India and China are two of the world’s most ancient civilizations. For centuries they shared advanced ideas, inventions, religious and philosophical traditions. But their economies and societies stagnated during the colonial period. In the post-colonial era mutual relations suffered a setback due to political and boundary disputes. In contemporary times they have reemerged as leading techno-economic nations. It is high time for them to move beyond conflicts and start cooperating politically, economically, and technologically for mutual benefits.
Recent developments and exchanges indicate that the ball is already rolling in that direction. Globalization for common good requires coming together rather than falling apart, sharing resources and assets rather than wasting them in endless conflicts. In the context of currently shifting global political and economic power, no two nations are better equipped than India and China to show the world how the common concerns of humanity can be addressed through mutual respect, friendship, healthy competition, and sharing of resources.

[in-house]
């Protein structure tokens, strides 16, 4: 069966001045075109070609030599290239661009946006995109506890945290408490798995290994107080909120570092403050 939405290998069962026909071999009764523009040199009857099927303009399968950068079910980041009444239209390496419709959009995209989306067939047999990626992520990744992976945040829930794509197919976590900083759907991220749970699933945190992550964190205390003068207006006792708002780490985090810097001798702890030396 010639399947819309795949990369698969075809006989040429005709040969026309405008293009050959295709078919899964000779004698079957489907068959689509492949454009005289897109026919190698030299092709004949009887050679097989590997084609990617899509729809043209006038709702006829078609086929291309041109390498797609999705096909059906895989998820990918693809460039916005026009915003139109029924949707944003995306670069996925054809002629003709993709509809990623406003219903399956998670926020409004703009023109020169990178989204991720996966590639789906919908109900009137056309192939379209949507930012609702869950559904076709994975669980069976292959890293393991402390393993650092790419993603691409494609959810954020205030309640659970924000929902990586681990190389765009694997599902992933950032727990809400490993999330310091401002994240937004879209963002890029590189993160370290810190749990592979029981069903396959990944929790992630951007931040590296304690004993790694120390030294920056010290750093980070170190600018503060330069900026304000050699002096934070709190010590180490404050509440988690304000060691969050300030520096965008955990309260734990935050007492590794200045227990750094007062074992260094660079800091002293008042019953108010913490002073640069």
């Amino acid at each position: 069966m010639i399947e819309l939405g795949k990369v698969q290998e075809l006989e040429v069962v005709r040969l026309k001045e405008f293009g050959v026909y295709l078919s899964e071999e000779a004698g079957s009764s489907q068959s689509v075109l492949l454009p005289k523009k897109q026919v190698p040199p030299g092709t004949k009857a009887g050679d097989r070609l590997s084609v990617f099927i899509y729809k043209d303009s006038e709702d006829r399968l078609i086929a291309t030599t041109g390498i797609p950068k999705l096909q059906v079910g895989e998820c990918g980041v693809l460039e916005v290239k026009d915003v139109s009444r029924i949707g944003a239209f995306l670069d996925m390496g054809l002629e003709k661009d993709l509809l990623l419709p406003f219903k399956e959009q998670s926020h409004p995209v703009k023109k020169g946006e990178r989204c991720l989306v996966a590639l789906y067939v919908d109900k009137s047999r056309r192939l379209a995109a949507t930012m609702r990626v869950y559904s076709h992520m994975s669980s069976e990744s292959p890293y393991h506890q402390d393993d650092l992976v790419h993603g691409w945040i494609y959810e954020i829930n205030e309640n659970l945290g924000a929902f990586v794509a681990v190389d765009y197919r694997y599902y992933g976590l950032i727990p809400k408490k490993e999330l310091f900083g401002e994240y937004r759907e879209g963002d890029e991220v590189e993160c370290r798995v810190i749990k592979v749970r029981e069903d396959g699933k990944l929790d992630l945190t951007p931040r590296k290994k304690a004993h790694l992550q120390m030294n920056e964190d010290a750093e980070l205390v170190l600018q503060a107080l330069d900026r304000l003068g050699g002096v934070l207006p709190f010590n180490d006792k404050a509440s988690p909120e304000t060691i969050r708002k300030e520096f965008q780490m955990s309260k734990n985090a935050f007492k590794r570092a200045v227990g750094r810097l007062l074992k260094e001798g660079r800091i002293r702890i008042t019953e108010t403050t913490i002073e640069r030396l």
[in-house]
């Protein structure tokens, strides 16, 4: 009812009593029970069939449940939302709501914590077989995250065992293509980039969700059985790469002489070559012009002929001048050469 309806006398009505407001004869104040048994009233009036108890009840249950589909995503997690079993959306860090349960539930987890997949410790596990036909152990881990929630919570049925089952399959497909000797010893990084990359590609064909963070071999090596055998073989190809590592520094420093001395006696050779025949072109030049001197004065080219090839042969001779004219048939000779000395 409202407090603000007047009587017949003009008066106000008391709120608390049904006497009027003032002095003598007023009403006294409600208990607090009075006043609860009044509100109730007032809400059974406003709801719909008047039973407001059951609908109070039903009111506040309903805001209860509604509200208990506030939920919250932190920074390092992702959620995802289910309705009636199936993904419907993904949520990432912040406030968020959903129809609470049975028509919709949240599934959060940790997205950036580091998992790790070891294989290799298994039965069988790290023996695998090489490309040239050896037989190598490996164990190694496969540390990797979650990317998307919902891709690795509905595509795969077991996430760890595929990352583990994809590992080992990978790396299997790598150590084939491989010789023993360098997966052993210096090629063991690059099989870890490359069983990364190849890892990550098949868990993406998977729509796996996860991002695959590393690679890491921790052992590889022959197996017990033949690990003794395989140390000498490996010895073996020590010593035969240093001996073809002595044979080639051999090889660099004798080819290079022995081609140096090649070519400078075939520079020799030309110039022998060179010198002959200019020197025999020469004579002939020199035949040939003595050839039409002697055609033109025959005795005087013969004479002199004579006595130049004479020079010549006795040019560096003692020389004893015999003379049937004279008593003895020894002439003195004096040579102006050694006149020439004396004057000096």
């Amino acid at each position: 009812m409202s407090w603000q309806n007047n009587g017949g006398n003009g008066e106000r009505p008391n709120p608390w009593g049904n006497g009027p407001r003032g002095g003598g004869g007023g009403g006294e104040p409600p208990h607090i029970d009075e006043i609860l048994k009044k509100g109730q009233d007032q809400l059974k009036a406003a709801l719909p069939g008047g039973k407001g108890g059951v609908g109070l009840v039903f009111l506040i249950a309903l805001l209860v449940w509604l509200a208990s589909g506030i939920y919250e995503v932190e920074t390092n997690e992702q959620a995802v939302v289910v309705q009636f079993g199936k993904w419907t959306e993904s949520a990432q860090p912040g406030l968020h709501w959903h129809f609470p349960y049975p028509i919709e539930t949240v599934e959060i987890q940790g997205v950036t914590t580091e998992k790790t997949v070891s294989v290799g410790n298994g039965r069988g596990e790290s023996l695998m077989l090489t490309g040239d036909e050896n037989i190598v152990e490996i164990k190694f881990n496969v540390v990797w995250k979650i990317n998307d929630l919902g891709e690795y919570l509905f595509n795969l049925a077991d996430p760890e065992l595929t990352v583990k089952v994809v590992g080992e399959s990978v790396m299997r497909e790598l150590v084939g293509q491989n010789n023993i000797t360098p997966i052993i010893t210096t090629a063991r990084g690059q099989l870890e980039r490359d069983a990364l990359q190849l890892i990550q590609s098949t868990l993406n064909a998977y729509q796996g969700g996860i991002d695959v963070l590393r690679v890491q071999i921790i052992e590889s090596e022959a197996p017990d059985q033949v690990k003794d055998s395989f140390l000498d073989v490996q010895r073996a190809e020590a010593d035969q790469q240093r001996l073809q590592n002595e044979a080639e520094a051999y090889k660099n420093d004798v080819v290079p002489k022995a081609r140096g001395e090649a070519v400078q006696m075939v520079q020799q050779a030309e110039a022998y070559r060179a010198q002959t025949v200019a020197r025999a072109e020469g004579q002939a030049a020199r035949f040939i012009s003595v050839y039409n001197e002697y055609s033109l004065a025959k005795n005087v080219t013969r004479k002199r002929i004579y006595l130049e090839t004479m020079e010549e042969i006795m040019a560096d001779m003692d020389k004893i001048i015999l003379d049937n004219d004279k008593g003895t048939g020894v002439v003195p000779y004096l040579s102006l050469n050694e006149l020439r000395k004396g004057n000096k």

The fact is both of these Asian giants have their own strengths and weaknesses, their own unique cultural traditions and political histories. They both are only half way home and a long way to go, as the saying goes, toward becoming advanced industrial societies. They have serious social and environmental problems to encounter – problems of poverty and disparity, the problem of rapidly deteriorating environments due to rapid industrialization, and a host of other problems like rural-urban disparity, and inadequate education, housing, health-care, and employment for their large populations. These are the areas where they can cooperate and learn from each other while they compete for world markets and resources. The CEO Forum in Beijing spent considerable time on the issue of global competition and rivalry between the two Asian superstars.
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